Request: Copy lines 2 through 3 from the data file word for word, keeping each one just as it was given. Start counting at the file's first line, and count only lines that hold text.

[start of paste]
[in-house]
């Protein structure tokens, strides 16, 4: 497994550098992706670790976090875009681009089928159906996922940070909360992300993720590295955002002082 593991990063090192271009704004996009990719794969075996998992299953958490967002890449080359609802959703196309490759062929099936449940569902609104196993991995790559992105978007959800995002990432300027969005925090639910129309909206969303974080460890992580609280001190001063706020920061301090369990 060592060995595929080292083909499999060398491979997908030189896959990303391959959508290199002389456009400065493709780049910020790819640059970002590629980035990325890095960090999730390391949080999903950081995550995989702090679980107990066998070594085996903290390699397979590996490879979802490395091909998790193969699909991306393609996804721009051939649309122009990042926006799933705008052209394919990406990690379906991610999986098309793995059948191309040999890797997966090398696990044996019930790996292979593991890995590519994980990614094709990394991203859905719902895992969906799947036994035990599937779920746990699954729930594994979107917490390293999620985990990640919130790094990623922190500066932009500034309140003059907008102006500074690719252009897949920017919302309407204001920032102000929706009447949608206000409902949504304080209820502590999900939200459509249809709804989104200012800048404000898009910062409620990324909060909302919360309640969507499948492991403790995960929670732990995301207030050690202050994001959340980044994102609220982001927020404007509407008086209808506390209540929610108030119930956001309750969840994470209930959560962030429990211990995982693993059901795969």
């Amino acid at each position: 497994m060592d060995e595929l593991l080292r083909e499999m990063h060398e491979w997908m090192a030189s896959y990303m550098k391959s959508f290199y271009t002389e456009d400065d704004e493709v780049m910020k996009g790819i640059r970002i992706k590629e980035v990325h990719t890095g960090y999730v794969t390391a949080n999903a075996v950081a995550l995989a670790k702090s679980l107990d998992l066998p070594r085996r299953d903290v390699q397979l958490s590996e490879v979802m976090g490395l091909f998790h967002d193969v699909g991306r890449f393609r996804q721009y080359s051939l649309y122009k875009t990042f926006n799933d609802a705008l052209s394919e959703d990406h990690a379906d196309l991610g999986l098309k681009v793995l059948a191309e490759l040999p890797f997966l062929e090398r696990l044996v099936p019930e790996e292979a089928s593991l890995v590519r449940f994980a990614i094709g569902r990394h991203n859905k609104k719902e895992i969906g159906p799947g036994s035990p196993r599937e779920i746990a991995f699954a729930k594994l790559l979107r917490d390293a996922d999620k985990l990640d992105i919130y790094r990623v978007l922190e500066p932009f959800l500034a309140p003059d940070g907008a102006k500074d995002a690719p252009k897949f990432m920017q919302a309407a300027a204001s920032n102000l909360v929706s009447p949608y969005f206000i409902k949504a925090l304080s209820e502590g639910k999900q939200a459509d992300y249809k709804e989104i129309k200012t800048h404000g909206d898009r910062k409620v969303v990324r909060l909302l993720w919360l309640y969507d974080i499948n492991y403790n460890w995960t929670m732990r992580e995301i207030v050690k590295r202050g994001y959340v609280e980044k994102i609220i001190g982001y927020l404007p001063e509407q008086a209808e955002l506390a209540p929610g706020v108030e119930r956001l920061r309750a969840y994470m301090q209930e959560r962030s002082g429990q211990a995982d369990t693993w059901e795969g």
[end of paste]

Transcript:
């Protein structure tokens, strides 16, 4: 497994550098992706670790976090875009681009089928159906996922940070909360992300993720590295955002002082 593991990063090192271009704004996009990719794969075996998992299953958490967002890449080359609802959703196309490759062929099936449940569902609104196993991995790559992105978007959800995002990432300027969005925090639910129309909206969303974080460890992580609280001190001063706020920061301090369990 060592060995595929080292083909499999060398491979997908030189896959990303391959959508290199002389456009400065493709780049910020790819640059970002590629980035990325890095960090999730390391949080999903950081995550995989702090679980107990066998070594085996903290390699397979590996490879979802490395091909998790193969699909991306393609996804721009051939649309122009990042926006799933705008052209394919990406990690379906991610999986098309793995059948191309040999890797997966090398696990044996019930790996292979593991890995590519994980990614094709990394991203859905719902895992969906799947036994035990599937779920746990699954729930594994979107917490390293999620985990990640919130790094990623922190500066932009500034309140003059907008102006500074690719252009897949920017919302309407204001920032102000929706009447949608206000409902949504304080209820502590999900939200459509249809709804989104200012800048404000898009910062409620990324909060909302919360309640969507499948492991403790995960929670732990995301207030050690202050994001959340980044994102609220982001927020404007509407008086209808506390209540929610108030119930956001309750969840994470209930959560962030429990211990995982693993059901795969």
């Amino acid at each position: 497994m060592d060995e595929l593991l080292r083909e499999m990063h060398e491979w997908m090192a030189s896959y990303m550098k391959s959508f290199y271009t002389e456009d400065d704004e493709v780049m910020k996009g790819i640059r970002i992706k590629e980035v990325h990719t890095g960090y999730v794969t390391a949080n999903a075996v950081a995550l995989a670790k702090s679980l107990d998992l066998p070594r085996r299953d903290v390699q397979l958490s590996e490879v979802m976090g490395l091909f998790h967002d193969v699909g991306r890449f393609r996804q721009y080359s051939l649309y122009k875009t990042f926006n799933d609802a705008l052209s394919e959703d990406h990690a379906d196309l991610g999986l098309k681009v793995l059948a191309e490759l040999p890797f997966l062929e090398r696990l044996v099936p019930e790996e292979a089928s593991l890995v590519r449940f994980a990614i094709g569902r990394h991203n859905k609104k719902e895992i969906g159906p799947g036994s035990p196993r599937e779920i746990a991995f699954a729930k594994l790559l979107r917490d390293a996922d999620k985990l990640d992105i919130y790094r990623v978007l922190e500066p932009f959800l500034a309140p003059d940070g907008a102006k500074d995002a690719p252009k897949f990432m920017q919302a309407a300027a204001s920032n102000l909360v929706s009447p949608y969005f206000i409902k949504a925090l304080s209820e502590g639910k999900q939200a459509d992300y249809k709804e989104i129309k200012t800048h404000g909206d898009r910062k409620v969303v990324r909060l909302l993720w919360l309640y969507d974080i499948n492991y403790n460890w995960t929670m732990r992580e995301i207030v050690k590295r202050g994001y959340v609280e980044k994102i609220i001190g982001y927020l404007p001063e509407q008086a209808e955002l506390a209540p929610g706020v108030e119930r956001l920061r309750a969840y994470m301090q209930e959560r962030s002082g429990q211990a995982d369990t693993w059901e795969g």